International Journal of Information Security, Springer, In Press. DOI (I.F.: 2.427)
Undoubtedly, Industry 4.0 in the energy sector improves the conditions for automation, generation and distribution of energy, increasing the rate of electric vehicle manufacturing in recent years. As a result, more grid-connected charging infrastructures are being installed, whose charging stations (CSs) can follow standardized architectures, such as the one proposed by the open charge point protocol (OCPP). The most recent version of this protocol is v.2.0.1, which includes new security measures at device and communication level to cover those security issues identified in previous versions. Therefore, this paper analyzes OCPP-v2.0.1 to determine whether the new functions may still be susceptible to specific cyber and physical threats, and especially when CSs may be connected to microgrids. To formalize the study, we first adapted the well-known threat analysis methodology, STRIDE, to identify and classify threats in terms of control and energy, and subsequently we combine it with DREAD for risk assessment. The analyses indicate that, although OCPP-v2.0.1 has evolved, potential security risks still remain, requiring greater protection in the future.
IEEE Transactions on Smart Grid, vol. 8, issue 5, IEEE, pp. 2452 - 2459, 02/2017. DOI (I.F.: 7.364)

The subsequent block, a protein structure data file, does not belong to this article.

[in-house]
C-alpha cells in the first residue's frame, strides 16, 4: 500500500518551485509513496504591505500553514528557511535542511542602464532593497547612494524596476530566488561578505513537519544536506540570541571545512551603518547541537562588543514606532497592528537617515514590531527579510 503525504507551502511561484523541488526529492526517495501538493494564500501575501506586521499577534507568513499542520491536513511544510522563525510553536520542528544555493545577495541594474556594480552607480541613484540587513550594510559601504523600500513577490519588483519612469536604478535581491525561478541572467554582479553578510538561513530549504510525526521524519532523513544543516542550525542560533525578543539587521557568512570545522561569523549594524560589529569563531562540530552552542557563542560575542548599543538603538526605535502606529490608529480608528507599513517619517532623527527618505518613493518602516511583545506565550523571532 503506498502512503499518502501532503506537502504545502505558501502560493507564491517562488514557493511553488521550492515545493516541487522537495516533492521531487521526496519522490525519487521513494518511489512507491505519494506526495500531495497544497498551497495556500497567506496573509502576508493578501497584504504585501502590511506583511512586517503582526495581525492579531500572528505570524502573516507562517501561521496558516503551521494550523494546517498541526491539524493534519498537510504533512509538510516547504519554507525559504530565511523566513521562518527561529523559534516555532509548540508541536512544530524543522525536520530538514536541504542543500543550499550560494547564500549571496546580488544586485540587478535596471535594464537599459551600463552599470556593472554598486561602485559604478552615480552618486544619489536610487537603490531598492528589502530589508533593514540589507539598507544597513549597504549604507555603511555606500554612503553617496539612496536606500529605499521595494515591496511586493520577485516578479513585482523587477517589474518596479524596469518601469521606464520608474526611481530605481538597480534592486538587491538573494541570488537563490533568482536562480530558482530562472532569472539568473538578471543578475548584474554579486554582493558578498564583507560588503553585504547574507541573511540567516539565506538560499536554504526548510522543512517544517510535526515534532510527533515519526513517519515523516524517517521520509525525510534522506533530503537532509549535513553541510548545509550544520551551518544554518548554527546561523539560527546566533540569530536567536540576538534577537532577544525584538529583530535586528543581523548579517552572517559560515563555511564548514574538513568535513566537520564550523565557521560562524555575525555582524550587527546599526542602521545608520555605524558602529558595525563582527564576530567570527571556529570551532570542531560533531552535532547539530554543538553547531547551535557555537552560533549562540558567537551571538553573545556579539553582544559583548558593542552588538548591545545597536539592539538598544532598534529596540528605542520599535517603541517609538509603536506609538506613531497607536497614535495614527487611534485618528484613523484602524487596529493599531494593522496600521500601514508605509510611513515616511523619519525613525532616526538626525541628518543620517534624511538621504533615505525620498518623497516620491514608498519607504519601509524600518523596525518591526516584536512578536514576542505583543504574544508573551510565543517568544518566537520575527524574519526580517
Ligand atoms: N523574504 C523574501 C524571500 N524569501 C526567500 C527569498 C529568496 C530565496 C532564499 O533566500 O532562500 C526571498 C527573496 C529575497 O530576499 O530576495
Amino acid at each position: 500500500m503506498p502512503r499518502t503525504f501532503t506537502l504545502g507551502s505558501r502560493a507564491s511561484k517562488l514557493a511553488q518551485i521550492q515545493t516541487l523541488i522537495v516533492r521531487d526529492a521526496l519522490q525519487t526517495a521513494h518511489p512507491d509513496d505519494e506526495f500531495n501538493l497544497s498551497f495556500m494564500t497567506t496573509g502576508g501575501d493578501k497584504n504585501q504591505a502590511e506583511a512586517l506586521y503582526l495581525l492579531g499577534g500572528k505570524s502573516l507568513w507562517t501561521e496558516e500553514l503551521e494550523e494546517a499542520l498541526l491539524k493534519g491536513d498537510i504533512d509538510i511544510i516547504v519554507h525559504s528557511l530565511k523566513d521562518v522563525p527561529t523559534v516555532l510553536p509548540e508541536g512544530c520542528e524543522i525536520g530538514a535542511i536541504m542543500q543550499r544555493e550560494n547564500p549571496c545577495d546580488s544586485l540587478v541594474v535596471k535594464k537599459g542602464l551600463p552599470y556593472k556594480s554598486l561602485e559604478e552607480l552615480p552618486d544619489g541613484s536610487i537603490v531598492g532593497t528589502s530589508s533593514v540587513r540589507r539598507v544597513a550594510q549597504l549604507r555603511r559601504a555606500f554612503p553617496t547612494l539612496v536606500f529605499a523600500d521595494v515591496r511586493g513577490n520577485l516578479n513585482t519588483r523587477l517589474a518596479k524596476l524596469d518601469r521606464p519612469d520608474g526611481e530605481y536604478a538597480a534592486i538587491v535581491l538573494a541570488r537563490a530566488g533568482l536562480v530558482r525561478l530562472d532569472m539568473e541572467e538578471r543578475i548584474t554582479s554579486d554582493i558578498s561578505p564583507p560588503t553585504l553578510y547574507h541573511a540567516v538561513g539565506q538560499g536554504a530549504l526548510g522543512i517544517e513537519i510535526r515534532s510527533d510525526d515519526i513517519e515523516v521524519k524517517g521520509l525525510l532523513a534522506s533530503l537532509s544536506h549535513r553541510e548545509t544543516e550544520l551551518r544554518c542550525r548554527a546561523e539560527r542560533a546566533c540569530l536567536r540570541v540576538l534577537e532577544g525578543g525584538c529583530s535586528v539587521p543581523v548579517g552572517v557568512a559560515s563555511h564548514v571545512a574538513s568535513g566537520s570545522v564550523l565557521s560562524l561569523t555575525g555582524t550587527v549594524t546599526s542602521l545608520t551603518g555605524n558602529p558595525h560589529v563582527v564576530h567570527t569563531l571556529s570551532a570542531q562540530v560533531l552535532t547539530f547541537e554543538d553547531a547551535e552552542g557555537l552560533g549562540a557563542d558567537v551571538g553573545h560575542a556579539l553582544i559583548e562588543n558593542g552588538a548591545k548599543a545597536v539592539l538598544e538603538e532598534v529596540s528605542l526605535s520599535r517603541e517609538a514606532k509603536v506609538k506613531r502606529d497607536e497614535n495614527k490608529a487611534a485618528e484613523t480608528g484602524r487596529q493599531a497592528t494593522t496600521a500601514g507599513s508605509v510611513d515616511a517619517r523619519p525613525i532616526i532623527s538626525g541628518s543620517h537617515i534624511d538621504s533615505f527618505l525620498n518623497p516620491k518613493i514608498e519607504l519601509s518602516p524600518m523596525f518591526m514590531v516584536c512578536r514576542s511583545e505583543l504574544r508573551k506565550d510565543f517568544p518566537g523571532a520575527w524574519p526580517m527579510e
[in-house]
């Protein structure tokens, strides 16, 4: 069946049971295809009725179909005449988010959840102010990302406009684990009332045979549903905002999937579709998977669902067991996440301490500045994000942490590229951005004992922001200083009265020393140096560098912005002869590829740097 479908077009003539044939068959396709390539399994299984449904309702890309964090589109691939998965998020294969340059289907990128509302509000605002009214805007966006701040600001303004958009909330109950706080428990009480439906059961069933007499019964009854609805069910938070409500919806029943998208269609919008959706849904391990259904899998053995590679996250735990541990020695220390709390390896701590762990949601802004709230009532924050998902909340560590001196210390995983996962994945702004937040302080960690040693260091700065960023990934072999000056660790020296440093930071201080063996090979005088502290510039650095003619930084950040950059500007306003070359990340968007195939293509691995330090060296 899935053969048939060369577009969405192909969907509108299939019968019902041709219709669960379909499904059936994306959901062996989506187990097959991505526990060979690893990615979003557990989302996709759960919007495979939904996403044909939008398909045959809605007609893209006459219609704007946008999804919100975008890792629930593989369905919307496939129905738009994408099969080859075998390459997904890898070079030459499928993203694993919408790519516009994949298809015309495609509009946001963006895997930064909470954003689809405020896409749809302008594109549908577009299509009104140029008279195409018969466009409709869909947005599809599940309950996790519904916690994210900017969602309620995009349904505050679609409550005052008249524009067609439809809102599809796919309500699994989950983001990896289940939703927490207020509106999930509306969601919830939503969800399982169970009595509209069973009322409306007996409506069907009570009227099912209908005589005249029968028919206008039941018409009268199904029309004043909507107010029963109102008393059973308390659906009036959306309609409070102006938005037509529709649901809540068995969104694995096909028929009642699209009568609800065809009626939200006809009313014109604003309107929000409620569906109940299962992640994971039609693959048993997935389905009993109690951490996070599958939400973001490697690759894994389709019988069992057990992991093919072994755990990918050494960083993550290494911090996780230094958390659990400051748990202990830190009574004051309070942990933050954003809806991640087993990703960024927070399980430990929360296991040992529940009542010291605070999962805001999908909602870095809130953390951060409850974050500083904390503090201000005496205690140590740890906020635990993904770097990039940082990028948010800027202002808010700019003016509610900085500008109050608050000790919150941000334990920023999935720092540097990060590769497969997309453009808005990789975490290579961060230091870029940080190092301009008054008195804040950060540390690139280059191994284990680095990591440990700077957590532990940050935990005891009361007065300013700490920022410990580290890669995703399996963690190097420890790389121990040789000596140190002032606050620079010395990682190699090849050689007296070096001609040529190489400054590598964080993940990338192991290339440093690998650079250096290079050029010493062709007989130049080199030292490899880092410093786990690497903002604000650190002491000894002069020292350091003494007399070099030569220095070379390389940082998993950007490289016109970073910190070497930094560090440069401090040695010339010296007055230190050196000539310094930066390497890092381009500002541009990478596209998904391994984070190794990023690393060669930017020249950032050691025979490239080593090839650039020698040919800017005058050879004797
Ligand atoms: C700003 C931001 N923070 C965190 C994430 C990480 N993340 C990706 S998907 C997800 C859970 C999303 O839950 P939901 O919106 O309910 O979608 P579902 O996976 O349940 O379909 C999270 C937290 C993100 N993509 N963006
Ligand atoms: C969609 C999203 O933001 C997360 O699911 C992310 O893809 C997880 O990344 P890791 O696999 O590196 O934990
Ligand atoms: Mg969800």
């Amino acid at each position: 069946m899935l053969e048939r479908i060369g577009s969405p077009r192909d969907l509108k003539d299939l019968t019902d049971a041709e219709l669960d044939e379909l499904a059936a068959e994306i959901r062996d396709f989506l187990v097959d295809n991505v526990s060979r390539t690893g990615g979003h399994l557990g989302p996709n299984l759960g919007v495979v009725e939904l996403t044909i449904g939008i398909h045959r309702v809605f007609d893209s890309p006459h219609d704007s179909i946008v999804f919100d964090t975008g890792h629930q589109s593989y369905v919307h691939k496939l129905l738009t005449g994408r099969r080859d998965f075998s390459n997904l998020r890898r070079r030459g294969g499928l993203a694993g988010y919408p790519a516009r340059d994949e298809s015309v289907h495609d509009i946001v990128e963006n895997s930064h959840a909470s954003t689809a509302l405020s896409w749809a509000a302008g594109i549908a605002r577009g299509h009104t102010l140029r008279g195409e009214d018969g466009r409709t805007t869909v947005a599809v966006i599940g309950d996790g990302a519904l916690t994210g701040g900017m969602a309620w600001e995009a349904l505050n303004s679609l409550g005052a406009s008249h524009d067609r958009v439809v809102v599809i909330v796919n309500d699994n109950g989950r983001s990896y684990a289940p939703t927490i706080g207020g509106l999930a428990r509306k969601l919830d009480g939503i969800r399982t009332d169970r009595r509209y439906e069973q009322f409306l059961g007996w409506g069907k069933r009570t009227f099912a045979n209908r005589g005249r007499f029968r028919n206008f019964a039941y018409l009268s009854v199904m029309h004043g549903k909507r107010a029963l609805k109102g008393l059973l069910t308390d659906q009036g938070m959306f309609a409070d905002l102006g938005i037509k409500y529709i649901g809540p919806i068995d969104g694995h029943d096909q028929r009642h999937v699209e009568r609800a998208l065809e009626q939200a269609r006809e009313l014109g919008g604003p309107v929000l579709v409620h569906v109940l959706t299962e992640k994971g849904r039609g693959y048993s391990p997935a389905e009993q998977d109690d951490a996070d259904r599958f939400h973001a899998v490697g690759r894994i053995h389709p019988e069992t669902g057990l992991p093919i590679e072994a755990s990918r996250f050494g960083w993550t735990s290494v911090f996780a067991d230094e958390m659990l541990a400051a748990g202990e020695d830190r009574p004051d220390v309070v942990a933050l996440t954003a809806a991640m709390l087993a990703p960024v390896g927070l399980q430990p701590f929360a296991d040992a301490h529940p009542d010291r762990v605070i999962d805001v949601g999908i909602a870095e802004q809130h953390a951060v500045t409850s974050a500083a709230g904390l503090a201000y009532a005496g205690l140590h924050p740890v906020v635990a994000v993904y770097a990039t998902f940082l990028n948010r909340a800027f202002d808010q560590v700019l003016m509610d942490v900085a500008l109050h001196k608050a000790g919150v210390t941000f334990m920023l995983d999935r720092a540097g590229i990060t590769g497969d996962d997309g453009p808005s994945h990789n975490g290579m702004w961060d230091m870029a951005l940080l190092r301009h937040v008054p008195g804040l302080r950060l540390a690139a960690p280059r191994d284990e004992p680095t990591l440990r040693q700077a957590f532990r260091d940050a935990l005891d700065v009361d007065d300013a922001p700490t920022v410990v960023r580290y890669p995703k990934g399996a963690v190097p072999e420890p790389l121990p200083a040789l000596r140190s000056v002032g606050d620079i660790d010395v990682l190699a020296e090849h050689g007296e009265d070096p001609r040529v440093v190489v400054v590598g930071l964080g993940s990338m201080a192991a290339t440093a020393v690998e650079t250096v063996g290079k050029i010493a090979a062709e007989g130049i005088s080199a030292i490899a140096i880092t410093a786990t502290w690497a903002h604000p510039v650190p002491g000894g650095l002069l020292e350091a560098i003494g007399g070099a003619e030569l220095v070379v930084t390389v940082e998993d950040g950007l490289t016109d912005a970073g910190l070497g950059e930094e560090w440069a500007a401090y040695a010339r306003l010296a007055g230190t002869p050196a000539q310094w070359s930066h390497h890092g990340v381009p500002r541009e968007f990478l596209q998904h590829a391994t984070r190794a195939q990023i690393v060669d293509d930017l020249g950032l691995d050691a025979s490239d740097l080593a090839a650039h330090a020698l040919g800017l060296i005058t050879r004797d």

One benefit postulated for the adoption of Electric Vehicles (EVs) is their ability to act as stabilizing entities in smart grids through bi-directional charging, allowing local or global smoothing of peaks and imbalances. This benefit, however, hinges indirectly on the reliability and security of the power flows thus achieved. Therefore this paper studies key security properties of the alreadydeployed Open Charge Point Protocol (OCPP) specifying communication between charging points and energy management systems. It is argued that possible subversion or malicious endpoints in the protocol can also lead to destabilization of power networks. Whilst reviewing these aspects, we focus, from a theoretical and practical standpoint, on attacks that interfere with resource reservation originating with the EV, which may also be initiated by a man in the middle, energy theft or fraud. Such attacks may even be replicated widely, resulting in over- or undershooting of power network provisioning, or the (total/partial) disintegration of the integrity and stability of power networks.